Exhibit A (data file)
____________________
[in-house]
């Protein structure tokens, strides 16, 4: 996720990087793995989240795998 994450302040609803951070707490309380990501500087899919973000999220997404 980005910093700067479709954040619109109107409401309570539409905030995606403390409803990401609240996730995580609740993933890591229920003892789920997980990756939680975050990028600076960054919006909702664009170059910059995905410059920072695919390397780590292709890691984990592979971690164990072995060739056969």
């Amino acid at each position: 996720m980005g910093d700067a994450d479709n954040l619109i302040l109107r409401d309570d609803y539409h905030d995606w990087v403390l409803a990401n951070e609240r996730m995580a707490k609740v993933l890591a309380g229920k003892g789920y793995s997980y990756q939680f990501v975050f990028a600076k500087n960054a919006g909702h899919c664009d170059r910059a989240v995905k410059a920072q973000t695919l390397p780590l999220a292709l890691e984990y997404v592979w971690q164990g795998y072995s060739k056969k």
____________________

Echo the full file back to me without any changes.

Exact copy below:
[in-house]
């Protein structure tokens, strides 16, 4: 996720990087793995989240795998 994450302040609803951070707490309380990501500087899919973000999220997404 980005910093700067479709954040619109109107409401309570539409905030995606403390409803990401609240996730995580609740993933890591229920003892789920997980990756939680975050990028600076960054919006909702664009170059910059995905410059920072695919390397780590292709890691984990592979971690164990072995060739056969």
């Amino acid at each position: 996720m980005g910093d700067a994450d479709n954040l619109i302040l109107r409401d309570d609803y539409h905030d995606w990087v403390l409803a990401n951070e609240r996730m995580a707490k609740v993933l890591a309380g229920k003892g789920y793995s997980y990756q939680f990501v975050f990028a600076k500087n960054a919006g909702h899919c664009d170059r910059a989240v995905k410059a920072q973000t695919l390397p780590l999220a292709l890691e984990y997404v592979w971690q164990g795998y072995s060739k056969k």